Iowa CB Desmond King Stands In A Class All His Own
The ordinary fan without any knowledge of the Iowa Hawkeyes would look at senior cornerback Desmond King’s statistics without batting an eye. Sure, he shows up as a tackler, but he’s only recorded one interception on the year. Some might call such numbers pedestrian; that couldn’t be further from the truth.
The reason behind King’s almost quiet statistical output is simple — nobody has the guts to throw his way. King set the college football landscape ablaze in 2015 with eight interceptions (good for T-2 in the country), 72 tackles, and a touchdown. Such elite production earned King, then a junior, the Jim Thorpe Award, given to the nation’s most outstanding defensive back. Most players in his position would’ve taken the money and run off to the NFL, especially when you consider most pundits had King projected as a first round pick. But King took the road less traveled; rather than enter the draft early, he opted to remain in Iowa City and play his senior season.
As expected, Big Ten quarterbacks (and coordinators) grew wiser. Rarely is King ever tested; the standout corner doesn’t see much action given his off-the-charts skill set, but when David Blough of Purdue decided to roll the dice and try his luck against King, the senior made him pay. King nabbed his first interception of the season and promptly took it back 41 yards for the score.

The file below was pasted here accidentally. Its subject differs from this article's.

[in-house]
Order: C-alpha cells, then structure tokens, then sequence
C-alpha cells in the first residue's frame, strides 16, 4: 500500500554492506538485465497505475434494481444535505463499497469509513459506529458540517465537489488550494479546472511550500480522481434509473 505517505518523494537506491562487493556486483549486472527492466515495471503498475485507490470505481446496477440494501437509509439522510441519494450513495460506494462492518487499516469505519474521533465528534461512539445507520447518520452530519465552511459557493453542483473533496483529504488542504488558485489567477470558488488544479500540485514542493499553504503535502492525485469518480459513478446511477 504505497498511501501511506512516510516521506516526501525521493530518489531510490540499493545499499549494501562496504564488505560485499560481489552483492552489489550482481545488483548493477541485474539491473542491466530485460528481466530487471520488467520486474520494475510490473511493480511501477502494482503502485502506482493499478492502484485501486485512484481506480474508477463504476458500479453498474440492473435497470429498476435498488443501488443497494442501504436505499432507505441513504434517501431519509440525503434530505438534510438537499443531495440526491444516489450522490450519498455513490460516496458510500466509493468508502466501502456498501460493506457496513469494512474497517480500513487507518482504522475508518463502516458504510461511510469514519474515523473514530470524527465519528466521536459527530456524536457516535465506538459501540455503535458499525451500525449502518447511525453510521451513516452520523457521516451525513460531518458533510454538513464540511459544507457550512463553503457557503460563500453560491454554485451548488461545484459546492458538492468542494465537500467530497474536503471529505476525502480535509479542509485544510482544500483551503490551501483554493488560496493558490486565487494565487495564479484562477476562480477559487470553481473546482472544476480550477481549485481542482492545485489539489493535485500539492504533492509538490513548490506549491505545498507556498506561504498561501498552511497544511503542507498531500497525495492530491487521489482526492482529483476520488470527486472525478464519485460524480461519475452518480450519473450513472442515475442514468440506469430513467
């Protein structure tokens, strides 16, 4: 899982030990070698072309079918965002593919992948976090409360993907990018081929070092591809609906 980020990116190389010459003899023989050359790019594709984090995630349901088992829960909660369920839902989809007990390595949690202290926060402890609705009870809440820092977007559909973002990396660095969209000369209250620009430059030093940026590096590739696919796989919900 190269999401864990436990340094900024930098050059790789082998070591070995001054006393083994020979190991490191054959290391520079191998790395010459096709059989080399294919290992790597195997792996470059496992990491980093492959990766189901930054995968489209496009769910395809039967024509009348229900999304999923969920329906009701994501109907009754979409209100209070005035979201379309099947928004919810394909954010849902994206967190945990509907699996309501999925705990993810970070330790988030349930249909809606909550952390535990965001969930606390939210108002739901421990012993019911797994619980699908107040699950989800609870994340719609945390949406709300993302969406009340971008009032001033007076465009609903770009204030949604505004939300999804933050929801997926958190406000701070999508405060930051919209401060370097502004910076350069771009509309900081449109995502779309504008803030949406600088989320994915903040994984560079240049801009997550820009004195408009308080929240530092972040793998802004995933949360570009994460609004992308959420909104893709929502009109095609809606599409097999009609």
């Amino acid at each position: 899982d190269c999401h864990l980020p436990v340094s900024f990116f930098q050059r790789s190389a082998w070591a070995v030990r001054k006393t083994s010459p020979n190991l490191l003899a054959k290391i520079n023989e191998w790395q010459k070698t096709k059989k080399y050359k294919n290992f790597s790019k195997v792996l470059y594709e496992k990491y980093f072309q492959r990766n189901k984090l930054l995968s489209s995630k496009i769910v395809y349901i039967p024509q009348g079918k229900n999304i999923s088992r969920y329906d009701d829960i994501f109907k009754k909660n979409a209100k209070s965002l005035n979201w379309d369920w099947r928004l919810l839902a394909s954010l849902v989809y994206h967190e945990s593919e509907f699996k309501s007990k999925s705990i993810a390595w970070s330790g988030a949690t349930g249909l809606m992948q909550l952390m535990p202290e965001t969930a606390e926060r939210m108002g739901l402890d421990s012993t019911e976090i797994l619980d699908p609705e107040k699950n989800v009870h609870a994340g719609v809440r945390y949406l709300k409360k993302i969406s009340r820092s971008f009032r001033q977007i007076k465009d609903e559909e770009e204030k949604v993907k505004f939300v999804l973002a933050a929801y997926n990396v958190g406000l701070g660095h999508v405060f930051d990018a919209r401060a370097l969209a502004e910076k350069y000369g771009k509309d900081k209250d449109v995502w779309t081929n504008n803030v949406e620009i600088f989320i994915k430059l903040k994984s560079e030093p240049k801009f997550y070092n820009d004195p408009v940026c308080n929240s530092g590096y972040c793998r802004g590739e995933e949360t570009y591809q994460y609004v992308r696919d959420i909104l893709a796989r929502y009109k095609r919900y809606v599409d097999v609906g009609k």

Things weren’t always this way for King. A lightly-recruited high school running back, King has earned every single accolade that’s come his way during his Hawkeye career. While his stock grew astronomically as he improved with each passing season, King maintains the physical style of play that caught the attention of Iowa coaches during his recruitment. “He really reminds you — you look at the recruiting model and how he got there. That’s who he is,” James Franklin said of King. “He’s got a physical aspect to his game, he’s strong, he’s a play-maker, and when he gets the ball in his hands, that’s what you see.”
King is unlike any other corner the Lions will see this season. Sure, players like Maryland’s Will Likely presented a challenge, but the one King brings is vastly different. In a sense, it’s the collegiate version of what Darrelle Revis brings to the table for the New York Jets — quarterbacks know he’s there, and that’s enough to give the defense an advantage. King remains on one side of the field for the duration of a game rather than shadow a team’s No. 1 receiver. In a sense, this tactic employed by Iowa almost eliminates an entire side of the field. Sure, quarterbacks have the option of testing him, but more often than not, coordinators avoid the gamble entirely by keeping King away from the ball.
Chris Godwin is expected to face King for most of Saturday’s contest. While he’s cognizant of King’s ability, he’s prepared to take advantage of any opportunity that comes his way. “Obviously he’s a great cornerback. He’s a physical guy, he’s got a lot of good speed, and they play a good scheme,” Godwin said. “He was the Jim Thorpe Award winner for a reason. There’s not many things on film that you can say against him.”
King is only one piece of Iowa’s puzzle, but he’s arguably the most important. While he likely won’t show up much in the box score, all it takes is one errant pass or one jump of a route to swing a game’s momentum. The matchup against King will resemble more of a chess match rather than a football game for the Lions.
One question remains — who will outsmart his opponent?
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Brian Lewerke’s 25-yard touchdown pass with 19 seconds left sunk the Nittany Lions on Homecoming.
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